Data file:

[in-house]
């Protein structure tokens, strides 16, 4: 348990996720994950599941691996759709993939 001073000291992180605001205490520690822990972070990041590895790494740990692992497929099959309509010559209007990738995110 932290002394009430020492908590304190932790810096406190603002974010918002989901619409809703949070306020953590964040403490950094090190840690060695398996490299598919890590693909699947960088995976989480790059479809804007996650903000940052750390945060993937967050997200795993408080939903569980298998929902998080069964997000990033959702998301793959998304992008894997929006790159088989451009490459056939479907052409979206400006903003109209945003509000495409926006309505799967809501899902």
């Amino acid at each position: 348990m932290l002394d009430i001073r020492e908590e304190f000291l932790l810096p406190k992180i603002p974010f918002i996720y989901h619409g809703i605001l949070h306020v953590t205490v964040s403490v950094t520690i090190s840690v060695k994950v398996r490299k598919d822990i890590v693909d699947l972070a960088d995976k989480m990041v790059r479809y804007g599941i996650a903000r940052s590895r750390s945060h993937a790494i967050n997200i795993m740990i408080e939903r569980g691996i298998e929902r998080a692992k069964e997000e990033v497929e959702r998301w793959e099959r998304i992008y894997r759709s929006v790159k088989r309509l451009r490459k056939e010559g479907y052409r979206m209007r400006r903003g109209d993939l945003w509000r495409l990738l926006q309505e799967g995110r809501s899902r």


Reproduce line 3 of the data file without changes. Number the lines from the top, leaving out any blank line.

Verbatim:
């Amino acid at each position: 348990m932290l002394d009430i001073r020492e908590e304190f000291l932790l810096p406190k992180i603002p974010f918002i996720y989901h619409g809703i605001l949070h306020v953590t205490v964040s403490v950094t520690i090190s840690v060695k994950v398996r490299k598919d822990i890590v693909d699947l972070a960088d995976k989480m990041v790059r479809y804007g599941i996650a903000r940052s590895r750390s945060h993937a790494i967050n997200i795993m740990i408080e939903r569980g691996i298998e929902r998080a692992k069964e997000e990033v497929e959702r998301w793959e099959r998304i992008y894997r759709s929006v790159k088989r309509l451009r490459k056939e010559g479907y052409r979206m209007r400006r903003g109209d993939l945003w509000r495409l990738l926006q309505e799967g995110r809501s899902r």